Playtesting A Really Simple Dungeon Crawl

My oldest loves playing board games, from Super Dungeon Explore to Forbidden Desert to Carcassonne, and my youngest has taken a very keen interest in my minis, dice, and other gaming bits, and even occasionally fires up Chronicles of Mystara despite not having a grasp of the controls (or even the controller).

I figure it's only a matter of time before they want to try out a role-playing game proper, so I've been working on a kind of "really simple dungeon crawl" as sort of a transition game. Something that doesn't have a lot of "math", fiddly bits like feats, or lists of weapons or armor to choose from.

I've been looking to board games like Super Dungeon Explore and Descent, as well as more mechanically simplistic role-playing games like Gamma World and Fright Night for inspiration, and after a several nights of designing and writing we took it for a few playtesting spins.

Before I get into the mechanics I want to go over what the characters look like, as it'll clarify what I'm talking about in terms of gameplay.

For starters you've got four stats (currently): Might, Agility, Intellect, and Willpower. I want to change Willpower to something more "cleric-y" (maybe Discipline?), since right now each stat is keyed to a "classic" archetype: fighters rely on Might, rogues Agility, and wizards use Intellect for their magic. They start at d4, d6, or d8, though maybe at some point I'll make a really focused class that starts with a d10.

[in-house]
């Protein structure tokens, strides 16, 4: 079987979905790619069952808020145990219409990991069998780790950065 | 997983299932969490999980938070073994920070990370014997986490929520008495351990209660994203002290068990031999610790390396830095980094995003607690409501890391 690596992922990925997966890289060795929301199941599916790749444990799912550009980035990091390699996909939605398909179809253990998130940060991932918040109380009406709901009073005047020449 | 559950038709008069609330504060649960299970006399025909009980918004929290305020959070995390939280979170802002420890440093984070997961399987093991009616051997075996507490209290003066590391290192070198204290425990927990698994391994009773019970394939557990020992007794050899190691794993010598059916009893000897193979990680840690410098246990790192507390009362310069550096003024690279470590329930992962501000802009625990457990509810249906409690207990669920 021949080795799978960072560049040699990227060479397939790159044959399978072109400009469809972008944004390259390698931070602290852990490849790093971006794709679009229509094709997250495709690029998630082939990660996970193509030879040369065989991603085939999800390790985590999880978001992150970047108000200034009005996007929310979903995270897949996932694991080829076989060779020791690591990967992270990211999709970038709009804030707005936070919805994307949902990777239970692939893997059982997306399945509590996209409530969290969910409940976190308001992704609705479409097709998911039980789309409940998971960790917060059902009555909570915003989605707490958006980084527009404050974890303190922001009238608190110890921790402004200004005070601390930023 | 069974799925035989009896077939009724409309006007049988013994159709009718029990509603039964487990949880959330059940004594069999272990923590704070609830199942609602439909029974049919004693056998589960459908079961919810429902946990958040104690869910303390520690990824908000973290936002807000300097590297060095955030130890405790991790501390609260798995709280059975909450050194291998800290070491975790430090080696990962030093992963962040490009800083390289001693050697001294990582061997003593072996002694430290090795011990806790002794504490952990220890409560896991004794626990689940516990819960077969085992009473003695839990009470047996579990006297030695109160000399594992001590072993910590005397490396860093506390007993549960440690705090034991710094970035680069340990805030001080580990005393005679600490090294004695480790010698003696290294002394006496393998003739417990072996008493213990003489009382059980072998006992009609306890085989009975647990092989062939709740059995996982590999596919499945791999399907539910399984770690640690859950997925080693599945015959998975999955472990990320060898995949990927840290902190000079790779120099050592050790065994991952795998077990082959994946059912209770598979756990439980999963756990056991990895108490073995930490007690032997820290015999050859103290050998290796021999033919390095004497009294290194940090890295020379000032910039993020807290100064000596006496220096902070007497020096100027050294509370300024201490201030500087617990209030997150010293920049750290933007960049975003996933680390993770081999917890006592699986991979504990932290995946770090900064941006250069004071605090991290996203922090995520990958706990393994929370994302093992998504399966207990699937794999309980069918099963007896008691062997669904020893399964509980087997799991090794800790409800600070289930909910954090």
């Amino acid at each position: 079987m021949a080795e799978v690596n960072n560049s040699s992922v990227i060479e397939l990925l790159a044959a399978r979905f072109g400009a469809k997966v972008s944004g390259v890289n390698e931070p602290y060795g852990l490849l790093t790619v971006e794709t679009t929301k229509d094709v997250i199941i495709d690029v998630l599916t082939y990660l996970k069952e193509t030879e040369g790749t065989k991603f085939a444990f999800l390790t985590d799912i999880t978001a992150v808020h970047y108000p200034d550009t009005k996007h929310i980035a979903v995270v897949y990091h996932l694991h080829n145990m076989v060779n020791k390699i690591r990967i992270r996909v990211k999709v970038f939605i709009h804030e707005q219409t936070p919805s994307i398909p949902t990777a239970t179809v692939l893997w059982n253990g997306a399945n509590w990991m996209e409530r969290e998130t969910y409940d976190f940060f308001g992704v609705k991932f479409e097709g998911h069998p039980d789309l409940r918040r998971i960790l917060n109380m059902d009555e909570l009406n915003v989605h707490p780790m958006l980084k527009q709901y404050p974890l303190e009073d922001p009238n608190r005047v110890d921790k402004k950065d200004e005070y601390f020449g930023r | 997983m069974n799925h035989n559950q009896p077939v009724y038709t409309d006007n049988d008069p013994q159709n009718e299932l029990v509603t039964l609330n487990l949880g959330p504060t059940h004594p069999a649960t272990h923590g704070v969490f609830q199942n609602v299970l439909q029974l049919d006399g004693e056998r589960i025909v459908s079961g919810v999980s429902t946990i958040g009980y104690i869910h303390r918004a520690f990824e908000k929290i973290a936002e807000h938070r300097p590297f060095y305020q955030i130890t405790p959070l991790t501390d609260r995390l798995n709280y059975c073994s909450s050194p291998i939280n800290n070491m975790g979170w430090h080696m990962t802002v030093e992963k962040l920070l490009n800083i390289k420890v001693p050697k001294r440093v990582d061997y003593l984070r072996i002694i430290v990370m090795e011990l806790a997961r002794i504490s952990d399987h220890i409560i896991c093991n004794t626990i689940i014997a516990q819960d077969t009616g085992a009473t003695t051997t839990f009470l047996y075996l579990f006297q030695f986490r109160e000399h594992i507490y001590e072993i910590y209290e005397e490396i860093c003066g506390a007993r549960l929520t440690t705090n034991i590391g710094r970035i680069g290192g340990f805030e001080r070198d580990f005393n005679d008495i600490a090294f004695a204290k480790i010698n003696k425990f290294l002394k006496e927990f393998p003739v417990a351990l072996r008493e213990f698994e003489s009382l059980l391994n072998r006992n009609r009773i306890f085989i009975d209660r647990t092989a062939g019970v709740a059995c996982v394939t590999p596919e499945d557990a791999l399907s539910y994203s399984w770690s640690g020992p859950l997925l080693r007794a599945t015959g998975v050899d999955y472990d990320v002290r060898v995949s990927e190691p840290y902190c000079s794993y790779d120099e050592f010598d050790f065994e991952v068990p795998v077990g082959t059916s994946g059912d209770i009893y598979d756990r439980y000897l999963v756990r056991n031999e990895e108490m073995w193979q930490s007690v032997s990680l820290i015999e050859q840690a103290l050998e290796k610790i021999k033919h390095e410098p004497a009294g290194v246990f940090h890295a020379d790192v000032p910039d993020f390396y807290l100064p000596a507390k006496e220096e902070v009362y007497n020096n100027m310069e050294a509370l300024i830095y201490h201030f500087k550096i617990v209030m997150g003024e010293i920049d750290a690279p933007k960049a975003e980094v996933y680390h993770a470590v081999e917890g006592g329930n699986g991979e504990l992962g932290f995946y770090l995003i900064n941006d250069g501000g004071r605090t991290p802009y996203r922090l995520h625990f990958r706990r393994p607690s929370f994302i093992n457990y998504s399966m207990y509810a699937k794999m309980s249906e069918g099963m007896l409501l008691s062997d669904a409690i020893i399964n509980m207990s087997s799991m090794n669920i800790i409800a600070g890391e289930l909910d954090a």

Then you've got skills. I'm (also currently) mostly pulling from 4th Edition Dungeons & Dragons for this, so you've got stuff like Arcana, Perception, Religion, and Thievery, but there's also Weapon (though I might break it up into Melee and Ranged). Like stats they're also represented by dice, starting at d4 (if you're untrained) or d6 (for default proficiency).

Finally at 1st-level, aside from your default stats and skills, you have one main thing that separates you from everyone else. For example fighters can choose to be way better at shrugging off blows or hacking monsters apart, clerics can choose from a variety of ways to buff others (though there is no healing), rogues are more mobile and have more skills, and wizards can do various things with their magic depending on which school(s) they have access to.

Initially I wanted the character sheet to take up at most a notecard's worth of space, but now I'm thinking of whipping up a kind of digest-sized, trifold layout. Something to give ample space to draw their character, as well as fit graphics of the dice and all of the talents. If there is multiclassing, it would also be nice to have blank space to write in other talents.